Review by Danielle Rosvally
(Cambridge, MA) Even as I sit here staring at a blank page, I am having trouble putting into words the experience of seeing Einstein’s Dreams at Central Square Theatre. What I know for a certainty is that I can extend to the piece the highest comment that this reviewer can give: it sparked discussion, and it made me think.
The show is certainly not without problems. Robert Najarian (Einstein) is a gifted dancer, but his German accent comes and goes at random intervals during the performance. Steven Barkhimer and Debra Wise (Dreamtellers) navigate the play’s shifting sands and their own shifting roles with the adroit precision of a Swiss timepiece, but sometimes seem emotionally disconnected (perhaps a side-effect of the material rather than any flaw in their own acting capabilities). At about the 2/3 mark, the play becomes pointlessly redundant in its sophomoric hammering of some primary message. But at a pithy 70 minutes (with no intermission), you can almost forgive the piece this flaw. The intensely talented cast is engaging and charismatic, the live music by Roberto Cassan melds seamlessly with the action, and the minimalist sets and costumes (by Janie E. Howland and Leslie Held respectively) provide everything needed; no more, no less.
The show isn’t about Einstein. Not really. It’s also not about his theory of time or relativity. Rather, it’s a poetic exploration of the creative mind and lateral thinking that it takes to solve the mysteries of the universe. Call the pinnacle of thought what you will: “genius”, “luck”, “insanity”… no matter what it is, it is undeniable that the mind which creates it must wander down back alleys and paths few have bothered to tread or managed to find. This play explores what it means to do just that; how does one ask the questions that lead to discovery? What sorts of thought can take you down the fruitful path of infinite possibility? And what sort of toll does that exact upon the individual?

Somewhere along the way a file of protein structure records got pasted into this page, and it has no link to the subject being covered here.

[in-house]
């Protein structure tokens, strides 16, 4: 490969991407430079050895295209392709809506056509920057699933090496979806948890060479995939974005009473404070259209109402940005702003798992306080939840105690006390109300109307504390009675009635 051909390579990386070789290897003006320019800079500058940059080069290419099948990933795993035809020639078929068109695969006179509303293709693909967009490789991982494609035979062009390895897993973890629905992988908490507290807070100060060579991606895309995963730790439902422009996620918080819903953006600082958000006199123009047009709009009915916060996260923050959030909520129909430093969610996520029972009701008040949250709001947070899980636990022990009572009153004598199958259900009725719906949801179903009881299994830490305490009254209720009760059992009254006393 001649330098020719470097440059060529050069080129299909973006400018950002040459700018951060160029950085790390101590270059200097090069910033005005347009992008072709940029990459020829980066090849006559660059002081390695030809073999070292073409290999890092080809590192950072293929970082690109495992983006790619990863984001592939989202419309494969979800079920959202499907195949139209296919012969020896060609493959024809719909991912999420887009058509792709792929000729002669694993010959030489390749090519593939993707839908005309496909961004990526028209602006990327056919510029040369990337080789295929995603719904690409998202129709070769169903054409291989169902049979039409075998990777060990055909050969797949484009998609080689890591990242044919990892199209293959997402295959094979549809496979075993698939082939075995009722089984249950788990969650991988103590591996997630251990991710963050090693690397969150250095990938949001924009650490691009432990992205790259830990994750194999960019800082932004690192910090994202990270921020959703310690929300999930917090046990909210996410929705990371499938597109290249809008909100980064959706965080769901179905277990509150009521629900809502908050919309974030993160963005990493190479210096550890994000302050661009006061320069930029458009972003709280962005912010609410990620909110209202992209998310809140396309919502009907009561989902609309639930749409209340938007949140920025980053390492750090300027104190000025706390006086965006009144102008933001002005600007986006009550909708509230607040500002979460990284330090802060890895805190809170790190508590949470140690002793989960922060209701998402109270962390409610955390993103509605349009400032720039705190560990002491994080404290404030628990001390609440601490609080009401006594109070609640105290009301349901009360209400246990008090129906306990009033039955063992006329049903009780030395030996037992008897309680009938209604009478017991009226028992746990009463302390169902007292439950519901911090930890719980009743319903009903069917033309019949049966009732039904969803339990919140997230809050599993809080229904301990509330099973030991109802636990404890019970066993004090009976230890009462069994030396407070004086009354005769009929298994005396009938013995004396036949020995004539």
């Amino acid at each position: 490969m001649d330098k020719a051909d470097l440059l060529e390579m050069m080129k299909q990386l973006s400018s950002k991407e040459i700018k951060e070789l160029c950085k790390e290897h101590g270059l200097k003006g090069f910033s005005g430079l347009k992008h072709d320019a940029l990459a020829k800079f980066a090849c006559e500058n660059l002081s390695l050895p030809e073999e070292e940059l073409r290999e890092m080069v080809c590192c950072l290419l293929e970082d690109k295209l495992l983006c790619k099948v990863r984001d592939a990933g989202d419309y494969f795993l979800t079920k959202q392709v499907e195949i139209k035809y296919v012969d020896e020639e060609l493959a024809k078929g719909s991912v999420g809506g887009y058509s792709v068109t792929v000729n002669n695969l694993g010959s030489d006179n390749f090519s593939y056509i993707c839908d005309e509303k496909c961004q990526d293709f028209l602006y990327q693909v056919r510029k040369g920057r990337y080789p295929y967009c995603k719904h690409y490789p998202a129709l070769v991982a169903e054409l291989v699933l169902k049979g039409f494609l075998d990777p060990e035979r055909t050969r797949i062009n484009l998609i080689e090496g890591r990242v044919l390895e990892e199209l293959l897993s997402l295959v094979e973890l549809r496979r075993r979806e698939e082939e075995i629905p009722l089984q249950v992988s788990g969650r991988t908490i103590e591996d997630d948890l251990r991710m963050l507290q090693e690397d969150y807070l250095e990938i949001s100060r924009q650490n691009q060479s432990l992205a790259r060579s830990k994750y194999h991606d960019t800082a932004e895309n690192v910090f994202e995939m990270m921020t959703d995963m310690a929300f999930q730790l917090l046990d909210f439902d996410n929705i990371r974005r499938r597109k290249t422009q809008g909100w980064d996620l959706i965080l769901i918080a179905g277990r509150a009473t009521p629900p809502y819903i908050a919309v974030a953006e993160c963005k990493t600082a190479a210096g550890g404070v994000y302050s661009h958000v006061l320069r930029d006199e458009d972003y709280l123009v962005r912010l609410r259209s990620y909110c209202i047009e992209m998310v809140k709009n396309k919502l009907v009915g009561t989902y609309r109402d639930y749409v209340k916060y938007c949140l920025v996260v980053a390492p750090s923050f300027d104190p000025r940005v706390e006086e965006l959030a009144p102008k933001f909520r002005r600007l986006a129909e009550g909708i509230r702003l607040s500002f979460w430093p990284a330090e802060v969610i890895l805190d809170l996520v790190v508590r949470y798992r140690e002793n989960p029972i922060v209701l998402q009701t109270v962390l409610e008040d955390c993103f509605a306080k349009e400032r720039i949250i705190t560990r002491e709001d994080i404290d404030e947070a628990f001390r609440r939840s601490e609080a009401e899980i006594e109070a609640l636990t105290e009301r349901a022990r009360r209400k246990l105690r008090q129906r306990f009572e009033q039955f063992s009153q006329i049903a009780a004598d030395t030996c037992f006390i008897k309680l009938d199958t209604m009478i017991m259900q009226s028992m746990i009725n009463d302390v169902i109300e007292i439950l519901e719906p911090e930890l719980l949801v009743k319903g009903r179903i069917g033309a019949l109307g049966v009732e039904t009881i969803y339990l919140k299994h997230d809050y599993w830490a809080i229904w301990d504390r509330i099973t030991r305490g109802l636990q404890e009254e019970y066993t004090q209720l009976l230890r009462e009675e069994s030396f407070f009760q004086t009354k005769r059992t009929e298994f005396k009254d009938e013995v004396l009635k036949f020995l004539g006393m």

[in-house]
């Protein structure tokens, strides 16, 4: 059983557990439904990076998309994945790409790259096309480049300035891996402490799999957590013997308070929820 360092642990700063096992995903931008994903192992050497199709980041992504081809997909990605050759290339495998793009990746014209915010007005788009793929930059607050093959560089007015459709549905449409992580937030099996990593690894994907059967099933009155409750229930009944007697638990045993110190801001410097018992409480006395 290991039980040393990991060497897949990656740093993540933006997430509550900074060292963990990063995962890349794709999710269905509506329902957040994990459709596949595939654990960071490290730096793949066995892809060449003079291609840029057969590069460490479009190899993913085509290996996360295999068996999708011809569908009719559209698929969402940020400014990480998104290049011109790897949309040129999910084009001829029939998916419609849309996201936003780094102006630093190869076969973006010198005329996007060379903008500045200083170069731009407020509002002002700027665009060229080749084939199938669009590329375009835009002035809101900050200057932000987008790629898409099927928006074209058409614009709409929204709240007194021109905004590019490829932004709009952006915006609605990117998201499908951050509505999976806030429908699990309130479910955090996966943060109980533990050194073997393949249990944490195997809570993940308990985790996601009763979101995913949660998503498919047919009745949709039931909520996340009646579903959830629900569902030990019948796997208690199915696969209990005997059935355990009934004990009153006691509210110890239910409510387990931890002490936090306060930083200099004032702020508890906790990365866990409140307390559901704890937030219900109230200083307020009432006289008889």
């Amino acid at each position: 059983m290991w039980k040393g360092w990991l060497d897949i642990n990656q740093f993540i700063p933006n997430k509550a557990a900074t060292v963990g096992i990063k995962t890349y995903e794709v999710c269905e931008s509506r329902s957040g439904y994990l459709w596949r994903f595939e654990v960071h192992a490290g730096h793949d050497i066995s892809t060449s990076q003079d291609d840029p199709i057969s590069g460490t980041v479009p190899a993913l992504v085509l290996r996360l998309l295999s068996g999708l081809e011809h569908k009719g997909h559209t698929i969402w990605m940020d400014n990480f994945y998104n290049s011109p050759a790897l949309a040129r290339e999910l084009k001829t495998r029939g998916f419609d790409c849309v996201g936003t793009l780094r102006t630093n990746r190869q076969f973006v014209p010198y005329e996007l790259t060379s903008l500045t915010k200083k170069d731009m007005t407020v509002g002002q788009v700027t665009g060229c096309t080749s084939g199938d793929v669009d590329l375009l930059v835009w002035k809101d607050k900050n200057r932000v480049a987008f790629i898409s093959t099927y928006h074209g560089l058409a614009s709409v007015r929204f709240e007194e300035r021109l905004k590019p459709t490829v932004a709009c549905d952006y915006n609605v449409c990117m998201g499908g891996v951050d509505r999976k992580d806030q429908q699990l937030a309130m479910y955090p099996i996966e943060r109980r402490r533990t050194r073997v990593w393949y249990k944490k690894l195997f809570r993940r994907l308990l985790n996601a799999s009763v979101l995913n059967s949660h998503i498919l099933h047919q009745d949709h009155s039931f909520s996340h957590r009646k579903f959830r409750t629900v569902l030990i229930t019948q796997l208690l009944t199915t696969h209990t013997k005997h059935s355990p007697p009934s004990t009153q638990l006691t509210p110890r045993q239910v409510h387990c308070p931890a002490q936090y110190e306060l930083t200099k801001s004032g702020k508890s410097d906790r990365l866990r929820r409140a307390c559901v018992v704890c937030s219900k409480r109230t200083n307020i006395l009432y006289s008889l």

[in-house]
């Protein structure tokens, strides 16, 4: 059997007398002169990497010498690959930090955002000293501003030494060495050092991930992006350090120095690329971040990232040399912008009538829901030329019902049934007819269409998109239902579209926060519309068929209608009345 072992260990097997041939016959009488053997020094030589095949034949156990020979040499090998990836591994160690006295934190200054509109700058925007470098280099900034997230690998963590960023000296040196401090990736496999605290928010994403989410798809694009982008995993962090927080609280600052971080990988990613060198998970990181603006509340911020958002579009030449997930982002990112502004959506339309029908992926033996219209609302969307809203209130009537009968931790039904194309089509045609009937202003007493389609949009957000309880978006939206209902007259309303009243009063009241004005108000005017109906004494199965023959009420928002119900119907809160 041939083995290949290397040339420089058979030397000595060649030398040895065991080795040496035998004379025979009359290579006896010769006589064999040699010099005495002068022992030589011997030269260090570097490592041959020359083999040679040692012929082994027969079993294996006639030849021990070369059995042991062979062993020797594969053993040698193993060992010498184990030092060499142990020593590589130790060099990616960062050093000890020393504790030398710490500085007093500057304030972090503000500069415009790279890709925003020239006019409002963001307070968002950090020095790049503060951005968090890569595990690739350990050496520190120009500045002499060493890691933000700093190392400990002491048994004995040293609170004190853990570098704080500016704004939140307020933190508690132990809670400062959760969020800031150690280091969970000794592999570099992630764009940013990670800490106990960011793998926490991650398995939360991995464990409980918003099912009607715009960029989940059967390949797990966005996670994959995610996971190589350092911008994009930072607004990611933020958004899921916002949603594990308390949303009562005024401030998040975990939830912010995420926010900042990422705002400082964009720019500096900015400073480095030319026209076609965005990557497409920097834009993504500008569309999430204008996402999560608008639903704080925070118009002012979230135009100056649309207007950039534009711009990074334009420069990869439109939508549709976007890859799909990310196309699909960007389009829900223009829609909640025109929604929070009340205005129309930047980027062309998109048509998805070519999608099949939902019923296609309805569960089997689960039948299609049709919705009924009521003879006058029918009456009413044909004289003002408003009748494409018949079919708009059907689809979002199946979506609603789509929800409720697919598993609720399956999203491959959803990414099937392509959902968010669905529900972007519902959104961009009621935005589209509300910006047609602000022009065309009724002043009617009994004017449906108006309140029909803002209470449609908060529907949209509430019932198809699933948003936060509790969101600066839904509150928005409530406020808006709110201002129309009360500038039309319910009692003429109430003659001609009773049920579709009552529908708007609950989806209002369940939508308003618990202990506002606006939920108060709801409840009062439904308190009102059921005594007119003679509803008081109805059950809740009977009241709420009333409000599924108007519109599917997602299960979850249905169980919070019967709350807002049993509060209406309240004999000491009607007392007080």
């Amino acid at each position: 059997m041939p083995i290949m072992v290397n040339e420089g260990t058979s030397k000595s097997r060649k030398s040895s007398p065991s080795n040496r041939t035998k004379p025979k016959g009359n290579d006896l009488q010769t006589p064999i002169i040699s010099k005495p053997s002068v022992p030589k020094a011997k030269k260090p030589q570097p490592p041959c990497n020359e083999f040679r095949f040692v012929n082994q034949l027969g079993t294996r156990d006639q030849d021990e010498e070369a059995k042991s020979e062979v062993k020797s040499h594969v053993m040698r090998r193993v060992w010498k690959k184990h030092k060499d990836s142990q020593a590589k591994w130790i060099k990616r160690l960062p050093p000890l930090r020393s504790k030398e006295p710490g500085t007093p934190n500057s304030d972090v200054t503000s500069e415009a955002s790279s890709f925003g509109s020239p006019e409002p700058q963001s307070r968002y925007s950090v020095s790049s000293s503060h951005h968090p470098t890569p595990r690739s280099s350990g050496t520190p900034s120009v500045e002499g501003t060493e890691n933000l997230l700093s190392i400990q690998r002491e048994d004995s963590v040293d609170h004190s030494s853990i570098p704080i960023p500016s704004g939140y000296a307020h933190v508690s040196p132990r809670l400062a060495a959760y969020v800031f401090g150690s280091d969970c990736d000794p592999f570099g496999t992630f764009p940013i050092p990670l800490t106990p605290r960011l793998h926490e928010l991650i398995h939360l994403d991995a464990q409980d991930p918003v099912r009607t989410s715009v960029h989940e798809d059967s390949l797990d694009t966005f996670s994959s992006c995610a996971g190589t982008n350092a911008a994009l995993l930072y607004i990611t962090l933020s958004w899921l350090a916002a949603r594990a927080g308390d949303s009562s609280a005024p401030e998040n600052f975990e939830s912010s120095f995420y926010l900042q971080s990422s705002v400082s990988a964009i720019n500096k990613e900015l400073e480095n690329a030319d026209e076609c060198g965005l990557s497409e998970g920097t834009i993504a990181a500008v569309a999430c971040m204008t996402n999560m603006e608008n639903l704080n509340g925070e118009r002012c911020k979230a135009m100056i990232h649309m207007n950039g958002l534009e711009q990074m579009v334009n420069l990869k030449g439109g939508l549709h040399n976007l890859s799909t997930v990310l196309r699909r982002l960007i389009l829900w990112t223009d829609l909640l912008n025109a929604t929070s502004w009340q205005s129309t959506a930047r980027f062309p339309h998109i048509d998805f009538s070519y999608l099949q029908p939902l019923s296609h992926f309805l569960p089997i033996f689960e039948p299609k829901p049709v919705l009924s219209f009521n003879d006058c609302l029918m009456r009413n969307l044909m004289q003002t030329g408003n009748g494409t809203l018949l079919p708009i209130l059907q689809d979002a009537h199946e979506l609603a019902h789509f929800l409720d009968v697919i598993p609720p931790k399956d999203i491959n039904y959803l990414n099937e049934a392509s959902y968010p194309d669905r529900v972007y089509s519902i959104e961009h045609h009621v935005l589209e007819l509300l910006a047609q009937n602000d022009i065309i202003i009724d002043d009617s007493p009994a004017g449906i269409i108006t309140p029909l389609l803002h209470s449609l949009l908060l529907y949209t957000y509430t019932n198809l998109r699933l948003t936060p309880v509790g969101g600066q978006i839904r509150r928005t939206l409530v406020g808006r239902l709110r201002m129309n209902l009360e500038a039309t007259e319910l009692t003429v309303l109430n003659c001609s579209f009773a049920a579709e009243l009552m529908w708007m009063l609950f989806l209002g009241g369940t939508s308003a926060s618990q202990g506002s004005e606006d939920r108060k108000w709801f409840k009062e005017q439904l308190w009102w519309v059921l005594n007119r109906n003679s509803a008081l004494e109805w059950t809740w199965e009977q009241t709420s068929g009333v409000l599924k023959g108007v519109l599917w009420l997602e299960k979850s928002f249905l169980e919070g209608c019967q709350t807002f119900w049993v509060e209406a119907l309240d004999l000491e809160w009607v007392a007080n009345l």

I don’t think the viewer should use this play as an altar upon which to worship the genius of one man. I also don’t think the audience should take this play as an opportunity to alienate those who “can’t” think in a certain way; the truth is that anyone has the potential for genius. Instead, I think it’s a great opportunity to engage with the idea of thought-training; what items, situations, or problems have we all looked at day in and day out and considered them in the same exact way? How might a re-conception of these notions lead to something new? What have you been taking for granted, and what sort of effect has this had on your capability to discover?
When I walked out of the theatre, I had trouble articulating what I thought about the piece. My companion had vehemently disliked it. Because of this, we discussed it for the entire (rather lengthy) trip home (thank you, Honk! festival). What is theatre if not a means of provoking conversations about intellectual topics that perhaps otherwise lack a forum for discussion? Go see the Dream. Bring someone with you. Swing by the Asgard afterwards and talk about the nature of time, the universe, and genius. Talk about the things you liked about the show, what you didn’t, and what the various portions meant to you. This is what theatre is made for.